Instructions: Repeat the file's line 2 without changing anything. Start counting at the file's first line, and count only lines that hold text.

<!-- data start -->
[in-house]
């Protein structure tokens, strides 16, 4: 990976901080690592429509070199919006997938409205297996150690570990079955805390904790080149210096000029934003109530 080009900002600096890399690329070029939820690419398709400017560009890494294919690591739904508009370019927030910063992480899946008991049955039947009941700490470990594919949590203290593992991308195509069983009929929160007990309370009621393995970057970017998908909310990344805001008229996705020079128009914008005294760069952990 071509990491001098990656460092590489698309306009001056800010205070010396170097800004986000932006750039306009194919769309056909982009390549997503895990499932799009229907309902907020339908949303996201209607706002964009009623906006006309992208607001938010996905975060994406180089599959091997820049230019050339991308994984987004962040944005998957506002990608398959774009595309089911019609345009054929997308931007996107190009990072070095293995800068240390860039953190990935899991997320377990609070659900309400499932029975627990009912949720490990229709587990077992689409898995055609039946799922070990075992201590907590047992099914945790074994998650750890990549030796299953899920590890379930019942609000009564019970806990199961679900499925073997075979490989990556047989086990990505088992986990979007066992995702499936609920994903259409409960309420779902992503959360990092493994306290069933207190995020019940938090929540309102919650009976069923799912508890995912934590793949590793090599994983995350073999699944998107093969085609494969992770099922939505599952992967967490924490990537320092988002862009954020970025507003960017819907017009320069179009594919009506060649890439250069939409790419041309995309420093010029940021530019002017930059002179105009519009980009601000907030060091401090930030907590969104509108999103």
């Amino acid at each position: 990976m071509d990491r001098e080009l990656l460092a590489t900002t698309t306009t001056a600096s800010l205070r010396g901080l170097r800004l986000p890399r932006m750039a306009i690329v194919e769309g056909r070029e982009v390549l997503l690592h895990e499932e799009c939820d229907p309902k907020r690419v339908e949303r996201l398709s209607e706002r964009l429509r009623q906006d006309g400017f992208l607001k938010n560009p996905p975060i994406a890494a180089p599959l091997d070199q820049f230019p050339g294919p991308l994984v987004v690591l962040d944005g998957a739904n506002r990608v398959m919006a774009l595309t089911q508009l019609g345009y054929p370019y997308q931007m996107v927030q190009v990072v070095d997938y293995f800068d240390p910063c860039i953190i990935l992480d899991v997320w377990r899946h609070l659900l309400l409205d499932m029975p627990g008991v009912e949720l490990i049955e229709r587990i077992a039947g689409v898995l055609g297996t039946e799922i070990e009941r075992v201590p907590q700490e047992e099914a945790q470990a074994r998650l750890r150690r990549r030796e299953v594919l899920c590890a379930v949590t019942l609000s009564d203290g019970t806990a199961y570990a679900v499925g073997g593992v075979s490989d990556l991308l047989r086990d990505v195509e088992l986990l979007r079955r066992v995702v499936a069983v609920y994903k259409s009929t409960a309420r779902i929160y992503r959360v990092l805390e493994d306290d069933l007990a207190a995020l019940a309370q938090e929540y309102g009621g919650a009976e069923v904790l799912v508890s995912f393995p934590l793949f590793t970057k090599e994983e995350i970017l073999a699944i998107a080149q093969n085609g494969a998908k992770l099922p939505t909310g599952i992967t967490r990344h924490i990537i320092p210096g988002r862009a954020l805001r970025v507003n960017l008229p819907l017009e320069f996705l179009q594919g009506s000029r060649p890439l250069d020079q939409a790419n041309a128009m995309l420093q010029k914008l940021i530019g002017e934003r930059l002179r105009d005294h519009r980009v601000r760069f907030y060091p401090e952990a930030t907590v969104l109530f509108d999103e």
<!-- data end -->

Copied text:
């Protein structure tokens, strides 16, 4: 990976901080690592429509070199919006997938409205297996150690570990079955805390904790080149210096000029934003109530 080009900002600096890399690329070029939820690419398709400017560009890494294919690591739904508009370019927030910063992480899946008991049955039947009941700490470990594919949590203290593992991308195509069983009929929160007990309370009621393995970057970017998908909310990344805001008229996705020079128009914008005294760069952990 071509990491001098990656460092590489698309306009001056800010205070010396170097800004986000932006750039306009194919769309056909982009390549997503895990499932799009229907309902907020339908949303996201209607706002964009009623906006006309992208607001938010996905975060994406180089599959091997820049230019050339991308994984987004962040944005998957506002990608398959774009595309089911019609345009054929997308931007996107190009990072070095293995800068240390860039953190990935899991997320377990609070659900309400499932029975627990009912949720490990229709587990077992689409898995055609039946799922070990075992201590907590047992099914945790074994998650750890990549030796299953899920590890379930019942609000009564019970806990199961679900499925073997075979490989990556047989086990990505088992986990979007066992995702499936609920994903259409409960309420779902992503959360990092493994306290069933207190995020019940938090929540309102919650009976069923799912508890995912934590793949590793090599994983995350073999699944998107093969085609494969992770099922939505599952992967967490924490990537320092988002862009954020970025507003960017819907017009320069179009594919009506060649890439250069939409790419041309995309420093010029940021530019002017930059002179105009519009980009601000907030060091401090930030907590969104509108999103």